Objective: The aims of this study were to estimate persistence with osteoporosis therapies and to assess persistence by different users (stable and switching), type of osteoporosis drug, and calendar year of initiation among postmenopausal women.
Methods: This study was conducted using the data from the UK General Practice Research Database. We identified all women in the General Practice Research Database who had a first-ever recording of a prescription for an oral bisphosphonate, oral raloxifene, or oral strontium ranelate between January 1, 1995, and March 31, 2008, and who were 50 years or older or had a diagnosis to indicate menopause at an earlier age.
Persistence was estimated as the proportion of women who continued therapy at 6 months and at 1, 3, and 5 years, using Kaplan-Meier methodology. Because women could have multiple episodes (of one or more therapies) over the follow-up period, persistence was evaluated for each individual episode.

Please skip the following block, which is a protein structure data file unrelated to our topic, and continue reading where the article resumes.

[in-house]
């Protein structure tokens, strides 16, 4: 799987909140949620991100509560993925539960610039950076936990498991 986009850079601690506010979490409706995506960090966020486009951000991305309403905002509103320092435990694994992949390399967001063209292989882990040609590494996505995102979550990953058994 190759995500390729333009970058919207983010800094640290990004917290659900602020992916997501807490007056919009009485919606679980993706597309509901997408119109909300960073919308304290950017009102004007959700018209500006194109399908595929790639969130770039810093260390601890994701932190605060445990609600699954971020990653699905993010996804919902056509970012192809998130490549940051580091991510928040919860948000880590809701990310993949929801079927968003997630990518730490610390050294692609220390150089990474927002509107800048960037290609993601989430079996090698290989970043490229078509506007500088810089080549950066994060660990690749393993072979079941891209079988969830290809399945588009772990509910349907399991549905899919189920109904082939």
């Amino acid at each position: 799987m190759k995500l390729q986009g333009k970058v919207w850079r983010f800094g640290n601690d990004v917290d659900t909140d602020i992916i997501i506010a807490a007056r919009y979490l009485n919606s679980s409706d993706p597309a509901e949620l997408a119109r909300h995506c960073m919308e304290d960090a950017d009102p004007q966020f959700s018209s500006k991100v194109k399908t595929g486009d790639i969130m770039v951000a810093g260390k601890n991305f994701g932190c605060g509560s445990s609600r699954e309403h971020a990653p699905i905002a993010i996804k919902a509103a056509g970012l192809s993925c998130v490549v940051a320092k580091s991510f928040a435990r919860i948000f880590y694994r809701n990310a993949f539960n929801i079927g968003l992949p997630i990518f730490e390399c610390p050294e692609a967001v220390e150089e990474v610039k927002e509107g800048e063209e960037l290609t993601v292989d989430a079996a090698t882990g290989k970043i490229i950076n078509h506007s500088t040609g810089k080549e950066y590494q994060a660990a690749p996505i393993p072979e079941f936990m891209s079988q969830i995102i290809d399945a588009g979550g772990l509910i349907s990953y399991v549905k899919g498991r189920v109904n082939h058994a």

Results: There were 66,116 eligible postmenopausal women who received at least one prescription for one of the osteoporosis therapy drugs in this study during the period 1995 to 2008. Overall, the women were continuing with osteoporosis therapy at 6 months after the index date in the full study population in 44% of episodes and in 32%, 16%, and 9% of episodes at 1, 3, and 5 years later, respectively.
Conclusions: Persistence with osteoporosis therapies has improved over the study period, but persistence in the first 6 months remains below 50%, leaving a large unmet need to improve the management of postmenopausal women through novel adherence programs and therapies.